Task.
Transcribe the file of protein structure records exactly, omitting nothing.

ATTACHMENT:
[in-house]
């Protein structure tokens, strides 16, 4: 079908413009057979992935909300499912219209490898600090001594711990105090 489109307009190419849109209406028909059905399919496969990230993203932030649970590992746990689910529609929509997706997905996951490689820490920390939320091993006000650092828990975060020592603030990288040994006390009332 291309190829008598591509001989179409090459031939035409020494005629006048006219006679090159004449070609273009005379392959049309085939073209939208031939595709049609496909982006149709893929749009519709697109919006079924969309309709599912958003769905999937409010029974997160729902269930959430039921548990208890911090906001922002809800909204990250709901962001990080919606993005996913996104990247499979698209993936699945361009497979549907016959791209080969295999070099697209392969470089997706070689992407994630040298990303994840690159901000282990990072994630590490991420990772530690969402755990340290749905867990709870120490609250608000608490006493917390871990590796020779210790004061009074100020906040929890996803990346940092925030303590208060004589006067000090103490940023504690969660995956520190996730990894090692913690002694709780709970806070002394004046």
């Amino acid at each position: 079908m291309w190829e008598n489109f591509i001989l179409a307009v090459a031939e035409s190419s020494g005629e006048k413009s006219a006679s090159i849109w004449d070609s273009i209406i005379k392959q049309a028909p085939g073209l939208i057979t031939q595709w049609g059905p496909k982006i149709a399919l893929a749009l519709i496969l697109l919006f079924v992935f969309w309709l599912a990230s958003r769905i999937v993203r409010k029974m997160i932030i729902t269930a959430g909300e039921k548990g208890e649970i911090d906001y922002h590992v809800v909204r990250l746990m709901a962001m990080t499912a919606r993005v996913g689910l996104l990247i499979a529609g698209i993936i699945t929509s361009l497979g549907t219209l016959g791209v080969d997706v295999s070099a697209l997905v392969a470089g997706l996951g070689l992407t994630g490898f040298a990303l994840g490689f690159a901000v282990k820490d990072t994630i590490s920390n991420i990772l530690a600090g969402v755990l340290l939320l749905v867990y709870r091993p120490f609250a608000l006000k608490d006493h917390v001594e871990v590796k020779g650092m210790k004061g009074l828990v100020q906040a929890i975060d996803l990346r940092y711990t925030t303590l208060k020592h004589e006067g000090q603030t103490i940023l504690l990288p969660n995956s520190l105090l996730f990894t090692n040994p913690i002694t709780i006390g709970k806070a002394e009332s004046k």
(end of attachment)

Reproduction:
[in-house]
């Protein structure tokens, strides 16, 4: 079908413009057979992935909300499912219209490898600090001594711990105090 489109307009190419849109209406028909059905399919496969990230993203932030649970590992746990689910529609929509997706997905996951490689820490920390939320091993006000650092828990975060020592603030990288040994006390009332 291309190829008598591509001989179409090459031939035409020494005629006048006219006679090159004449070609273009005379392959049309085939073209939208031939595709049609496909982006149709893929749009519709697109919006079924969309309709599912958003769905999937409010029974997160729902269930959430039921548990208890911090906001922002809800909204990250709901962001990080919606993005996913996104990247499979698209993936699945361009497979549907016959791209080969295999070099697209392969470089997706070689992407994630040298990303994840690159901000282990990072994630590490991420990772530690969402755990340290749905867990709870120490609250608000608490006493917390871990590796020779210790004061009074100020906040929890996803990346940092925030303590208060004589006067000090103490940023504690969660995956520190996730990894090692913690002694709780709970806070002394004046």
């Amino acid at each position: 079908m291309w190829e008598n489109f591509i001989l179409a307009v090459a031939e035409s190419s020494g005629e006048k413009s006219a006679s090159i849109w004449d070609s273009i209406i005379k392959q049309a028909p085939g073209l939208i057979t031939q595709w049609g059905p496909k982006i149709a399919l893929a749009l519709i496969l697109l919006f079924v992935f969309w309709l599912a990230s958003r769905i999937v993203r409010k029974m997160i932030i729902t269930a959430g909300e039921k548990g208890e649970i911090d906001y922002h590992v809800v909204r990250l746990m709901a962001m990080t499912a919606r993005v996913g689910l996104l990247i499979a529609g698209i993936i699945t929509s361009l497979g549907t219209l016959g791209v080969d997706v295999s070099a697209l997905v392969a470089g997706l996951g070689l992407t994630g490898f040298a990303l994840g490689f690159a901000v282990k820490d990072t994630i590490s920390n991420i990772l530690a600090g969402v755990l340290l939320l749905v867990y709870r091993p120490f609250a608000l006000k608490d006493h917390v001594e871990v590796k020779g650092m210790k004061g009074l828990v100020q906040a929890i975060d996803l990346r940092y711990t925030t303590l208060k020592h004589e006067g000090q603030t103490i940023l504690l990288p969660n995956s520190l105090l996730f990894t090692n040994p913690i002694t709780i006390g709970k806070a002394e009332s004046k």